So traditional scrum board looks something like this

Backlog       |       Story    notStarted   inprogress    Done
story 1               Story1   tasks       
Story 2               Story2   tasks
Story ..
Story n
Epic  x
Epic  x+1

However in general a story has many scenarios and when working with BDD you want to write each scenario for a story as Given, when and then. Also the scenarios don't belong in the notstarted column, inprogess or Done as a scenario is not a task.

So you realize that a scenario/s should have their own column between "story" and "notstarted", as a scenario can have many task to be considered done.

If you are going to build your task from scenarios then why would you need the story on the scrum board in the first place, maybe they should be left in the backlog.

Some people put scenarios on the back of each story.

This is a on going debate in my team and I wanted to see if anyone has solved this differently.


4 Answers 4


I agree with Lunivore when she says the conversation is the single most important thing. But this isn't a conversation about BDD nor is about who should write the scenarios.

I think this question is more about if you don't store the Acceptance Criteria digitally how do you capture the Scenarios visually?

  • Having Acceptance Criteria then sticking on a whole bunch of scenarios on them means you'll need one very large scrum board and you'll run out of space quickly.

  • Having a conversation in theory sounds great but how do you remember said conversation when trying to prove they work afterwards? We are assuming that you will not forget these, and it could be alot of info to keep rattling around up there.

I think you need to concede that there is a need for them to appear digitally. Heck the developers will be typing them out in code anyway. I think the key to them being valuable is getting re-use from them and avoid duplicating effort.

At the very least if they are typed out in Given When Then, then the developers can copy and paste this as a starting point to generate some tests.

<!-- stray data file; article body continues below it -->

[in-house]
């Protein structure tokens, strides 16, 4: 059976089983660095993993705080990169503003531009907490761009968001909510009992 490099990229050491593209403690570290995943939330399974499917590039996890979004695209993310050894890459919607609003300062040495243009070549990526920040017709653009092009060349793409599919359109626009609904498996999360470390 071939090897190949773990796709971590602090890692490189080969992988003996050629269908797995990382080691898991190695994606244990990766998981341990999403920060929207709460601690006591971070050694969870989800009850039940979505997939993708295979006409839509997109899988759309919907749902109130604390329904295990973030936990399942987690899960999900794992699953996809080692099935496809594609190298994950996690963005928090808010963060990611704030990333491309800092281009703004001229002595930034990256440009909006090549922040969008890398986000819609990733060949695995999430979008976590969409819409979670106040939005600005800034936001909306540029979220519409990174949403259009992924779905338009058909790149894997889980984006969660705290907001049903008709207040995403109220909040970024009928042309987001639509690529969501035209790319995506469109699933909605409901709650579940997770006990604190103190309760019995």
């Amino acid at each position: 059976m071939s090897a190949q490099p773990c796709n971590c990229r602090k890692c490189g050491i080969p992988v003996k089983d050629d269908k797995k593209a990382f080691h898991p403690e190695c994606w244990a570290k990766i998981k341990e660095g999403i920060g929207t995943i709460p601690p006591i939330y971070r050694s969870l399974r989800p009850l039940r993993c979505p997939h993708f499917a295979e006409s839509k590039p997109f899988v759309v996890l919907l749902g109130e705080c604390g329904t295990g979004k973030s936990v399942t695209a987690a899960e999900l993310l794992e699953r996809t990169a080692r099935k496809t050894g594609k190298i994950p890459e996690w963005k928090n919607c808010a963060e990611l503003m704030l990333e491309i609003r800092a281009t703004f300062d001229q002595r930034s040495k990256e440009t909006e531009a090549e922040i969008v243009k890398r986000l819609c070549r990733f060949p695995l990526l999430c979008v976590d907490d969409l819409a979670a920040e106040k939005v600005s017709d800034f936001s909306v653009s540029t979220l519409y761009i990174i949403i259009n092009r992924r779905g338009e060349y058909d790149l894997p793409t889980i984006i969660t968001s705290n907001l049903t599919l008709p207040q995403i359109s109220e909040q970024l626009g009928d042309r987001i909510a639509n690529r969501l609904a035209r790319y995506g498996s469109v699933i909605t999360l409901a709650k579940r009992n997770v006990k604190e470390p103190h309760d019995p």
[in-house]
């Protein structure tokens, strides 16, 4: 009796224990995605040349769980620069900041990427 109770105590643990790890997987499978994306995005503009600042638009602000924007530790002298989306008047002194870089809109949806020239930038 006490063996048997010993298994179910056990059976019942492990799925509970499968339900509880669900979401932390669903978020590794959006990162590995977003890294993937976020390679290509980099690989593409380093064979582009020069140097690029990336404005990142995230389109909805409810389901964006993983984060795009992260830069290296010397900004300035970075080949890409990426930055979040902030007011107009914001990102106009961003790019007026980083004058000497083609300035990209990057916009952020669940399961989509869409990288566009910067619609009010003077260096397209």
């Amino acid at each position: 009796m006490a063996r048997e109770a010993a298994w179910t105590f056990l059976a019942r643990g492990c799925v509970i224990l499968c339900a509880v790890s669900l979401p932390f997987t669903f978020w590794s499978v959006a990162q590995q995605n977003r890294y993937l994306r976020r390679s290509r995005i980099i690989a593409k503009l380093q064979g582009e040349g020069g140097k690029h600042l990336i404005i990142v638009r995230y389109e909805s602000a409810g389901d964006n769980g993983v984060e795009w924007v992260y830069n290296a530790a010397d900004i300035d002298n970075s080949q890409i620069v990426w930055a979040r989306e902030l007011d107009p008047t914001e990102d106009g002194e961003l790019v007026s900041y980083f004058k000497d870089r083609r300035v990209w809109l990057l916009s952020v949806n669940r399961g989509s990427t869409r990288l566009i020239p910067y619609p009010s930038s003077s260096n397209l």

I am currently seeking a lightweight solution myself for the same thing. Should I use wiki? speadsheet? Trello? Selenium IDE? Buy a heavyweight tracking tool like Version One, Jira? Cucumber? Twist? Should I not write them out freehand by pen and paper and just print them out? All possibilities.. I don't know the answer yet, but I do know I need somewhere for these scenarios to live, breathe, and evolve.

User stories and scenarios have iterations of there own and everyone should be empowered to edit them.


It sounds like your definition of "scenario" is "BDD test". If that's the case, the scenarios should be part of the acceptance criteria. They don't need their own column any more than individual functions in your code need their own column. Since writing the actual test is a task to be accomplished, you can represent the scenarios as tasks that need to be completed.

My team writes acceptance criteria on separate cards that we tape behind the story card, so you can flip the card up and see the acceptance criteria. You could also do that with your scenarios.

Your other option would be to redefine what you call a story. Call your stories "epics", and call your scenarios "stories". Then, you have one story card for each scenario that you are trying to implement.

Bottom line, though, is do what works for your team. There is no scrum police that will come knocking if you deviate from the standard. If you're really concerned, consider hiring a trained scrum master to come in and do some training or consulting.